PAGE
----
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Mary Jackson: NASA's First Female Black Engineer

By Anjali Dubey

Born in 1921 in Hapton, Virginia, in the United States, Mary Jackson was one of the most legendary women in tech. After graduating from high school with the highest honours, she pursued a degree in mathematics and physical science from Hampton University. After that, she accepted a job as a math teacher at a school in Maryland and started tutoring high school and college students.

Jackson’s journey to NASA was neither easy nor direct. After returning home to Hampton from Maryland, she started working as a receptionist at the King Street USO Club. Then she worked as a bookkeeper at Hampton Institute’s Health Department and later as a clerk at the Office Of the Chief Army field forces at Fort Monroe.

In 1951, she started her career as a research mathematician or computer in her hometown under Dorothy Vaughan.In 1953 Jackson left the West Computers to work for engineer Kazimierz Czarnecki, conducting experiments in a high-speed wind tunnel. He suggested that she should enter a training program to become an engineer. Since Virginia’ s schools were still segregated, she had to get special permission to take classes with white students. After completing all the courses, she started her career at NASA, which would last for the coming 20 years and became the first black female engineer for NASA. Most of her work was centered on the airflow around aircraft.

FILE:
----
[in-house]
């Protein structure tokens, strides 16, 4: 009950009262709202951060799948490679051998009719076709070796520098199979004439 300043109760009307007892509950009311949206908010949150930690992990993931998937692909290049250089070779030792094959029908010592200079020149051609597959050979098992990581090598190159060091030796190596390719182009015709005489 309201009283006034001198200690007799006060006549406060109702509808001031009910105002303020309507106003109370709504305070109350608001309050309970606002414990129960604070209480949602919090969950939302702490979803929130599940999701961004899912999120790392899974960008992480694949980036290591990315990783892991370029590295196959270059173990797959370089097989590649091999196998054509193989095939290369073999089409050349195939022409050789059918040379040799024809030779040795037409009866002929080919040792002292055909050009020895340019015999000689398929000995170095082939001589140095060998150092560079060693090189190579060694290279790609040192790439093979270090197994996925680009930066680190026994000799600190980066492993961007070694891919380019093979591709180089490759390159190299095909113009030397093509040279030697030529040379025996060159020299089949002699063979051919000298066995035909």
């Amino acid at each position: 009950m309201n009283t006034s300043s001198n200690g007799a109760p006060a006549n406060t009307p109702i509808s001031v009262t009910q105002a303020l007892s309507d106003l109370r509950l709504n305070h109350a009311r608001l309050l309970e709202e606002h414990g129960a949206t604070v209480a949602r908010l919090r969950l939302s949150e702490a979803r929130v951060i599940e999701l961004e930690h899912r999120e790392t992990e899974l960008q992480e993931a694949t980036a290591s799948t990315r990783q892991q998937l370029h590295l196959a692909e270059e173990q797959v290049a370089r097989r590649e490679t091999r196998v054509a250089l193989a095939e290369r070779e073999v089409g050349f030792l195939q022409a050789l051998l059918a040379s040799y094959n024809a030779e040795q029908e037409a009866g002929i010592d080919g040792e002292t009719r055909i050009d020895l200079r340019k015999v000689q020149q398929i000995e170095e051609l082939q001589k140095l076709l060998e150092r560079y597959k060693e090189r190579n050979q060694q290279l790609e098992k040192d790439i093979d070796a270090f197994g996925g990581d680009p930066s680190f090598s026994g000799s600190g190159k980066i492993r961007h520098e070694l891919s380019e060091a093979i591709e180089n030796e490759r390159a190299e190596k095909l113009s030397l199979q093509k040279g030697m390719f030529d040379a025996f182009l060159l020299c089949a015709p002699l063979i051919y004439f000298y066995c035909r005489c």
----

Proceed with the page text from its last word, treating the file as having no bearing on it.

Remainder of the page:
Jackson worked as an engineer in several NASA divisions: the Compressibility Research Division, Full-Scale Research Division, High-Speed Aerodynamics Division, and the Subsonic-Transonic Aerodynamics Division. She ultimately authored or co-authored 12 technical papers for NACA and NASA. After attaining the senior most position, she accepted a demotion and became the manager of the Federal Women’s Program at NASA where she worked to help women and other minorities to advance their careers, including advising them how to study in order to qualify for promotions. After a glorious life of pushing boundaries, defying norms and working tirelessly towards the development and welfare of women and marginalised communities, Mary Jackson passed away in 1985. Her career and dedication towards STEM is filled with inspiration for young women interested in the field to work tirelessly to fight all obstacles and adversities in their way and achieve their dreams to shape the future of the world.

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